Astros 13, White Sox 4
If Jeff Bagwell played all his games in Chicago, he might threaten Mark McGwire's home run record.Bagwell hit three homers and drove in six runs Wednesday night in Houston's 13-4 win over the White Sox at Comiskey Park.
It was his second three-homer game in the Windy City this season. Bagwell also had three homers and six RBIs against the Cubs on April 21 at Wrigley Field.
"It's just a strange coincidence," said Bagwell, who became the 12th major leaguer to have a pair of three-homer games in a season.
Bagwell hit a three-run homer in the sixth inning, a solo shot in the eighth and a two-run drive in the ninth. He has 20 homers this season, one behind NL leader Sammy Sosa of the Cubs.
"My swing is pretty unorthodox," Bagwell said. "When it's off, I'm not hitting any home runs. When my mechanics are right, I've got a chance."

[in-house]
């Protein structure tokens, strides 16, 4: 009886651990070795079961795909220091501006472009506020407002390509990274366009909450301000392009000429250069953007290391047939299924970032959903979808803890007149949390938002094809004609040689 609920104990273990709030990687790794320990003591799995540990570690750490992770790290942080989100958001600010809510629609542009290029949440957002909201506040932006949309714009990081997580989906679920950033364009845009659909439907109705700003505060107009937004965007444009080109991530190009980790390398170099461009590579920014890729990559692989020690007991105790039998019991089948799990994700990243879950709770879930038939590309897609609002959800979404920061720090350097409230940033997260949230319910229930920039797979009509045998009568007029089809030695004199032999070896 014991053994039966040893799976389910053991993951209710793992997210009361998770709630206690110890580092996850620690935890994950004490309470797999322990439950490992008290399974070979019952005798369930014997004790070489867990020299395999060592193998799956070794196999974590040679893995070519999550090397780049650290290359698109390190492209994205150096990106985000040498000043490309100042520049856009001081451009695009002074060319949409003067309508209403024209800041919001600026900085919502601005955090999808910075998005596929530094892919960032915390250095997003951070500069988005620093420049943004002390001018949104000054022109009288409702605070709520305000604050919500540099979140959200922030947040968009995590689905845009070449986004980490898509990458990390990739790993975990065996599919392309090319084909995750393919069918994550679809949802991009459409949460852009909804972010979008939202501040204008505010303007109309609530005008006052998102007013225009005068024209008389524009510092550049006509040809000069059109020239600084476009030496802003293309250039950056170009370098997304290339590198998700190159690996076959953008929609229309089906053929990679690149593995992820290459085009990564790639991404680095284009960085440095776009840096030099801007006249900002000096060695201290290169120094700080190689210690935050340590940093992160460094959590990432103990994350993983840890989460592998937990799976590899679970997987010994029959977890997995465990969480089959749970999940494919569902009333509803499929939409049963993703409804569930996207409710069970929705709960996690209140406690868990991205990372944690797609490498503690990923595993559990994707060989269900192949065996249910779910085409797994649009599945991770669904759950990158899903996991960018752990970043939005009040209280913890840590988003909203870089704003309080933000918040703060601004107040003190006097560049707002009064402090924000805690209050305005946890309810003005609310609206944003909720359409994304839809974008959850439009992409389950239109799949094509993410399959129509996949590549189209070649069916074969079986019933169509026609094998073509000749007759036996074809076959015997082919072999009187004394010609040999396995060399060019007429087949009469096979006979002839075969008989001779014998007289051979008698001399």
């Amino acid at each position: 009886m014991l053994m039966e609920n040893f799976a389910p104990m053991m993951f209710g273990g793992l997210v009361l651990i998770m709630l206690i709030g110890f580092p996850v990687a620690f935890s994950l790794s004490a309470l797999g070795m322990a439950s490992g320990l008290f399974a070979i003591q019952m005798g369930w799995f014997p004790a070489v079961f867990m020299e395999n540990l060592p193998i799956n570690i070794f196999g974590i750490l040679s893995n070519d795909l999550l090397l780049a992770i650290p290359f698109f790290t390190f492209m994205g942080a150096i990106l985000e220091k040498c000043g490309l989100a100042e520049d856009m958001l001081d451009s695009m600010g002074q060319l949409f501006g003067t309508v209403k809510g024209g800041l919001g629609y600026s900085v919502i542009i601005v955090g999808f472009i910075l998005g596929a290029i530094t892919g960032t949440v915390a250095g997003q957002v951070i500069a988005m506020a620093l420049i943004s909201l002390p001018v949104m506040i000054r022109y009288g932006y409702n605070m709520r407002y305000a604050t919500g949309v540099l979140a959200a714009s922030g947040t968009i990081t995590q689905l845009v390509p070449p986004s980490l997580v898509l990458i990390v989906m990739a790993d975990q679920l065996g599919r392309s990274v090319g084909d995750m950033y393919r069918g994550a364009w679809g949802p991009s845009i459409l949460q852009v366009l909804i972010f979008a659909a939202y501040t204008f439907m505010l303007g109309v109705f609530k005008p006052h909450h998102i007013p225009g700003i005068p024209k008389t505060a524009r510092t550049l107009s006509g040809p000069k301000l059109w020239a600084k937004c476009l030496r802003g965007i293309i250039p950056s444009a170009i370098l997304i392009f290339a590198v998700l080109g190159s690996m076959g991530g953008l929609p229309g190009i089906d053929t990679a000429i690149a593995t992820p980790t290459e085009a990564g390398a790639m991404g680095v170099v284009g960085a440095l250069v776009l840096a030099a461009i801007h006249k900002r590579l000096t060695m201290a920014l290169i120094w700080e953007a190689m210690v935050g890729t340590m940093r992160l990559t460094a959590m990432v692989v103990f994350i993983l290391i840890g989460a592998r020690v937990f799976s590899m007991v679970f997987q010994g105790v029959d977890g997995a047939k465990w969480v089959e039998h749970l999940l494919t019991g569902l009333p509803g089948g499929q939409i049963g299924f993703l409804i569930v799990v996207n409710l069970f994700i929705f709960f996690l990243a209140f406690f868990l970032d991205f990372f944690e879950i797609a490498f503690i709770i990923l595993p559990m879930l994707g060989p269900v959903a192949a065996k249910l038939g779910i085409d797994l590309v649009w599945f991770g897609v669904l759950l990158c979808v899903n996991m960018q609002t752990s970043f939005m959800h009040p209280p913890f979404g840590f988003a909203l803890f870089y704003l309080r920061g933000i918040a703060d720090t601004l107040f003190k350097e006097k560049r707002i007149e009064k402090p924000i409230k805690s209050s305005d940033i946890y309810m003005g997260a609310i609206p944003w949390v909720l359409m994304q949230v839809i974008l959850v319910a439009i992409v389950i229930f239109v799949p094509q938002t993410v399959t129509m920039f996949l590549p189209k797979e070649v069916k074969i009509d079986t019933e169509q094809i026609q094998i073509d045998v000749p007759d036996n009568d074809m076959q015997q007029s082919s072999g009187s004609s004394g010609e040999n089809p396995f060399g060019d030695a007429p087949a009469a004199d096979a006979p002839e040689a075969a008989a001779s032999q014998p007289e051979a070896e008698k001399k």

Bagwell is batting .441 (15-for-34) in June with six homers and 13 RBIs.
"He's amazing," said Astros pitcher Mike Hampton (7-2), who gave up one earned run in 6 2-3 innings. "He's a great hitter and a great power hitter. He's a good human being, too. Those are three things you don't find a lot in baseball."
In the National League, Arizona beat the Chicago Cubs 8-7.
ROCKIES 16, MARINERS 11: Ken Griffey Jr. hit his major league-leading 23rd home run, a 478-foot shot that highlighted a wet and wild night at Coors Field.
Colorado and Seattle combined for 10 homers, two short of the major league record. Rockies pitcher Curtis Leskanic connected after a rain delay of 3 hours, 18 minutes in the seventh inning.
Angel Echevarria homered twice and drove in five runs for the Rockies. The 10 homers, six by Colorado, matched the most ever at Coors.
ANGELS 2, GIANTS 1: At San Francisco, Barry Bonds returned from a seven-week stay on the disabled list and went 0-for-4 as the Giants lost to Anaheim.